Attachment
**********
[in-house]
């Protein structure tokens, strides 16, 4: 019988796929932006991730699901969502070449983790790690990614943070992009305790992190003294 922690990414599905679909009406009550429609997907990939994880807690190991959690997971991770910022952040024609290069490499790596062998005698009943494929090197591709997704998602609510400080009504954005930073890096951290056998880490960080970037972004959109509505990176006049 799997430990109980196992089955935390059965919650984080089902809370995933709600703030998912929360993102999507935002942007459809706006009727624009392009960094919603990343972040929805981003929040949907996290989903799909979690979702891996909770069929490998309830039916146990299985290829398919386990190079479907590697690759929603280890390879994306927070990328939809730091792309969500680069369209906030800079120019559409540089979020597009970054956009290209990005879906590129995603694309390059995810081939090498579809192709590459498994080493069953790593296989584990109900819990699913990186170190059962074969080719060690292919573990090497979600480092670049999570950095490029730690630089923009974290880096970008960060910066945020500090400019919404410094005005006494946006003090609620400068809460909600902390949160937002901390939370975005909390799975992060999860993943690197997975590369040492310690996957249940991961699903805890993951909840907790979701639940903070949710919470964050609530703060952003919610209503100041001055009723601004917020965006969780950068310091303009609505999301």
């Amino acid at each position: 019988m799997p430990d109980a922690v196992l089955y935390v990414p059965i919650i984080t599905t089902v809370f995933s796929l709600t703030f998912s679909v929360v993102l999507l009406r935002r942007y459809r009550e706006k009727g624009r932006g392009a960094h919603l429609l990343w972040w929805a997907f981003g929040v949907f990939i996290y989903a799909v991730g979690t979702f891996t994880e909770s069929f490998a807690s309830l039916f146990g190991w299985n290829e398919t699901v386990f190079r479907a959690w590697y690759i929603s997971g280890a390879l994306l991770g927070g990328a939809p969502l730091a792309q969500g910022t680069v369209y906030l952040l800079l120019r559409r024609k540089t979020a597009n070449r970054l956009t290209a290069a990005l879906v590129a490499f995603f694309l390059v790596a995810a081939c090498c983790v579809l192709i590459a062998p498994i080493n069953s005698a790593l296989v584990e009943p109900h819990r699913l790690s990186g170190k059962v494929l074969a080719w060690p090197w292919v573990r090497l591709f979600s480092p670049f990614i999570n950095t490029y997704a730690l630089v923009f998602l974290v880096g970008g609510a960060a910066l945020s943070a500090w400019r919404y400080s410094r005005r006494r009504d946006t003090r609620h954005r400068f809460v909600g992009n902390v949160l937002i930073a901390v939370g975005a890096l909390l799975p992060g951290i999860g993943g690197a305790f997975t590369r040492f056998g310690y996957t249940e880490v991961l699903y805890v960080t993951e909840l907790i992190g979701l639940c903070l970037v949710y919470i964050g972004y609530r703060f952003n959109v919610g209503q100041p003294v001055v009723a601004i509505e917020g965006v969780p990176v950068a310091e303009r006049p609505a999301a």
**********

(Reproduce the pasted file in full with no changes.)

[in-house]
């Protein structure tokens, strides 16, 4: 019988796929932006991730699901969502070449983790790690990614943070992009305790992190003294 922690990414599905679909009406009550429609997907990939994880807690190991959690997971991770910022952040024609290069490499790596062998005698009943494929090197591709997704998602609510400080009504954005930073890096951290056998880490960080970037972004959109509505990176006049 799997430990109980196992089955935390059965919650984080089902809370995933709600703030998912929360993102999507935002942007459809706006009727624009392009960094919603990343972040929805981003929040949907996290989903799909979690979702891996909770069929490998309830039916146990299985290829398919386990190079479907590697690759929603280890390879994306927070990328939809730091792309969500680069369209906030800079120019559409540089979020597009970054956009290209990005879906590129995603694309390059995810081939090498579809192709590459498994080493069953790593296989584990109900819990699913990186170190059962074969080719060690292919573990090497979600480092670049999570950095490029730690630089923009974290880096970008960060910066945020500090400019919404410094005005006494946006003090609620400068809460909600902390949160937002901390939370975005909390799975992060999860993943690197997975590369040492310690996957249940991961699903805890993951909840907790979701639940903070949710919470964050609530703060952003919610209503100041001055009723601004917020965006969780950068310091303009609505999301």
């Amino acid at each position: 019988m799997p430990d109980a922690v196992l089955y935390v990414p059965i919650i984080t599905t089902v809370f995933s796929l709600t703030f998912s679909v929360v993102l999507l009406r935002r942007y459809r009550e706006k009727g624009r932006g392009a960094h919603l429609l990343w972040w929805a997907f981003g929040v949907f990939i996290y989903a799909v991730g979690t979702f891996t994880e909770s069929f490998a807690s309830l039916f146990g190991w299985n290829e398919t699901v386990f190079r479907a959690w590697y690759i929603s997971g280890a390879l994306l991770g927070g990328a939809p969502l730091a792309q969500g910022t680069v369209y906030l952040l800079l120019r559409r024609k540089t979020a597009n070449r970054l956009t290209a290069a990005l879906v590129a490499f995603f694309l390059v790596a995810a081939c090498c983790v579809l192709i590459a062998p498994i080493n069953s005698a790593l296989v584990e009943p109900h819990r699913l790690s990186g170190k059962v494929l074969a080719w060690p090197w292919v573990r090497l591709f979600s480092p670049f990614i999570n950095t490029y997704a730690l630089v923009f998602l974290v880096g970008g609510a960060a910066l945020s943070a500090w400019r919404y400080s410094r005005r006494r009504d946006t003090r609620h954005r400068f809460v909600g992009n902390v949160l937002i930073a901390v939370g975005a890096l909390l799975p992060g951290i999860g993943g690197a305790f997975t590369r040492f056998g310690y996957t249940e880490v991961l699903y805890v960080t993951e909840l907790i992190g979701l639940c903070l970037v949710y919470i964050g972004y609530r703060f952003n959109v919610g209503q100041p003294v001055v009723a601004i509505e917020g965006v969780p990176v950068a310091e303009r006049p609505a999301a």